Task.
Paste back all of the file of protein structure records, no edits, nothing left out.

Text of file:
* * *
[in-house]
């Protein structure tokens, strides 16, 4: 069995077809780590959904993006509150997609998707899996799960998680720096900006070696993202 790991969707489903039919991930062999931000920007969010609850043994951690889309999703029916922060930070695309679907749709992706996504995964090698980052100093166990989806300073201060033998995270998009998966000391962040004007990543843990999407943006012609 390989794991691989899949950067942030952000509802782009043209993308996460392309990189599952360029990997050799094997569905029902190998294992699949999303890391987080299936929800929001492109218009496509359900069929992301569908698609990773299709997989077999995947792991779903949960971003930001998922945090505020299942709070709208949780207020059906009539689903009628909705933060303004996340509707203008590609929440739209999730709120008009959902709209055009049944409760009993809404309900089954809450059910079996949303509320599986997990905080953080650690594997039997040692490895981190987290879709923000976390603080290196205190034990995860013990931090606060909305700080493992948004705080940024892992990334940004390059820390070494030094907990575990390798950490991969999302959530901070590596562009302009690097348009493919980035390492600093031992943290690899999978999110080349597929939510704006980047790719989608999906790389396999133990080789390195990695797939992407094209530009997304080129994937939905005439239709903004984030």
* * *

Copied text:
[in-house]
């Protein structure tokens, strides 16, 4: 069995077809780590959904993006509150997609998707899996799960998680720096900006070696993202 790991969707489903039919991930062999931000920007969010609850043994951690889309999703029916922060930070695309679907749709992706996504995964090698980052100093166990989806300073201060033998995270998009998966000391962040004007990543843990999407943006012609 390989794991691989899949950067942030952000509802782009043209993308996460392309990189599952360029990997050799094997569905029902190998294992699949999303890391987080299936929800929001492109218009496509359900069929992301569908698609990773299709997989077999995947792991779903949960971003930001998922945090505020299942709070709208949780207020059906009539689903009628909705933060303004996340509707203008590609929440739209999730709120008009959902709209055009049944409760009993809404309900089954809450059910079996949303509320599986997990905080953080650690594997039997040692490895981190987290879709923000976390603080290196205190034990995860013990931090606060909305700080493992948004705080940024892992990334940004390059820390070494030094907990575990390798950490991969999302959530901070590596562009302009690097348009493919980035390492600093031992943290690899999978999110080349597929939510704006980047790719989608999906790389396999133990080789390195990695797939992407094209530009997304080129994937939905005439239709903004984030």